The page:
Tuesday, August 10, 2010

Tunisian star banned for singing in a synagogue

Long live peaceful coexistence! The Arab cultural war against the Jews moves to music festivals and wedding parties. Magdi Abdelhadi of the BBC reports:

The popular Tunisian singer Saleem Bakkoush has been forced to cancel a concert at the annual Carthage festival, after a video surfaced showing him performing at a synagogue.

Mr Bakkoush accused his rivals of publishing the tape to tarnish his reputation.

Tunisia is one of only two Arab states with a sizeable Jewish community (sizeable? Not more than 2,000 Jews remain out of a community of 100,000 - ed).

But pro-Palestinian sentiments remain strong and the country has no diplomatic ties with Israel.

This was supposed to be Mr Bakkoush's first appearance on the prestigious Carthage festival.

But the sudden emergence of the tape showing him performing at the country's oldest synagogue in Djerba has scuppered this unique opportunity.

Tunisian singers and dancers at the Carthage festival, Tunisia, on July 15, 2010.

The Carthage festival is a prominent event attracting a range of artists

Mr Bakkoush said the recording was a few years old and suggested that his enemies had published it now to prevent the concert.

Anti-Israeli sentiment in Tunisia - especially in cultural and artistic circles - was already running high following the emergence of another remarkable tape.

It showed another popular singer, Mohsen El Sharif, performing at the wedding of a Jewish couple of Tunisian origin in Israel.

What angered people most in Tunisia was Mr El Sharif's readiness to please the Israeli public by shouting "Long Live Netanyahu", referring to the Israeli prime minister.

He later tried to defend his action by saying that he thought that was the bridegroom's name.

Few believed him, and his critics have launched an internet-based campaign to have him put on trial and stripped of his nationality.

Read article in full

*It's not the first time Abdelhadi has confused pro-Palestinian sentiment with Arab antisemitism and downplayed the plight of Jews from Arab lands. See Biased-BBC post Same mistake

*See Imagine if on NotaSheep blog

4 comments:

Anonymous said...

I emailed MAH last night to ask why his article was framed purely in terms of the anti-Israel, rather than also the anti-semitic, nature of the incident (since the guy sang in a shul not at an Israeli embassy). I also asked why he mentioned at the end that most Jews "left" the Arab world decades ago, since we both knew that most of them were forced out or fled for their lives.

Disappointingly, he responded to say that in the Arab world the two issues are conflated (which didn't explain why he did the same); that you can't talk in terms of European antisemitism in the Arab (I'm not sure I agree with this, but it's irrelevant - I just wanted some recognition that there was an antisemitic element to this); and that while some jews fled, others left and anyway, that wasn't relevant to the article (even though the article is about anti-jewish prejudice in the Arab world today - an obvious link one would have thought).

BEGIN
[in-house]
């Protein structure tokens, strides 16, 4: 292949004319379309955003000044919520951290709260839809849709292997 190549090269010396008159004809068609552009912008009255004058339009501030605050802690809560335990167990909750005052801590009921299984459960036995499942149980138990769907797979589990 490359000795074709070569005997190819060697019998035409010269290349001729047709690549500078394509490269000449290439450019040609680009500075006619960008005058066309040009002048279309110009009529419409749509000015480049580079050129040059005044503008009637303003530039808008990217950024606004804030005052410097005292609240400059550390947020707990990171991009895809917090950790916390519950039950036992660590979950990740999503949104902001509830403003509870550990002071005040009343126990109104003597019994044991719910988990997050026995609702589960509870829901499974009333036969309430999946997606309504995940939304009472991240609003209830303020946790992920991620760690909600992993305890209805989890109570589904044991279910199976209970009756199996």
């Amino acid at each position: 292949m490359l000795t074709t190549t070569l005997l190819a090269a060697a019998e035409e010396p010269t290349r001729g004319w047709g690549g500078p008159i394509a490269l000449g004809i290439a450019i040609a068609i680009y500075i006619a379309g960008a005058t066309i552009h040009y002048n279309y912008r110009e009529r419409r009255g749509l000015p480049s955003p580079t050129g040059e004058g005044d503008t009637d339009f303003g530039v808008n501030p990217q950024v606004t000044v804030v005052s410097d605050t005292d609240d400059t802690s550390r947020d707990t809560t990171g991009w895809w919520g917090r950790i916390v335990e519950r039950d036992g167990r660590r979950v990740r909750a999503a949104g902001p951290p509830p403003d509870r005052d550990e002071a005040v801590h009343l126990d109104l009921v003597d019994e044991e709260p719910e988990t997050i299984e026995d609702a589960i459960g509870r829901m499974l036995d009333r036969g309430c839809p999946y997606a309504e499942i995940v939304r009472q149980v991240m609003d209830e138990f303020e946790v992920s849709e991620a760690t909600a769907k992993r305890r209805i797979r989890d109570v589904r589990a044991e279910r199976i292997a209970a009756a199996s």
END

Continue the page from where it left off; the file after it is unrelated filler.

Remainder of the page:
I found his response - particularly around the extent and nature of Arab antisemitism - deeply disappointing, given his role at the BBC and the previous censure from the BBC's ECU following his report on the Refugee conference last year which ploughed basically the same furrow - life not so bad for Jews in the Arab world, no serious mention of antisemitism, all about Israel not Jews.

bataween said...

It was indeed Magdi Abdelhadi who was censured by the BBC's ECU for saying that Jews were 'well integrated' into Arab lands when historically they were constrained as dhimmis
http://hurryupharry.org/2009/01/24/bbc-ecu-ruling-life-not-hunky-dory-for-jews-in-arab-countries-after-all/
It is clear as day that this instance of the singer being banned is driven by pure (Arab) antisemitism, as you rightly argue, Anon, but MAH continues to fudge and dodge the question.
Following the London Jewish Refugees conference in 2008, the BBC promised to do more on the subject, but we are still waiting. Meanwhile the articles on the Palestinian Nakba continue to pour forth from the BBC, without the slightest attempt at balance.

Anonymous said...

I have submitted a complaint using the online form for good measure, fat load of good that will do. In many years of complaining to the BBC, never have I seen such a forthright statement of views from a senior editor. Keep up your good work.

bataween said...

I'm glad you've done that, and hopefully others will complain too. I'm going to see if Biased BBC can do something.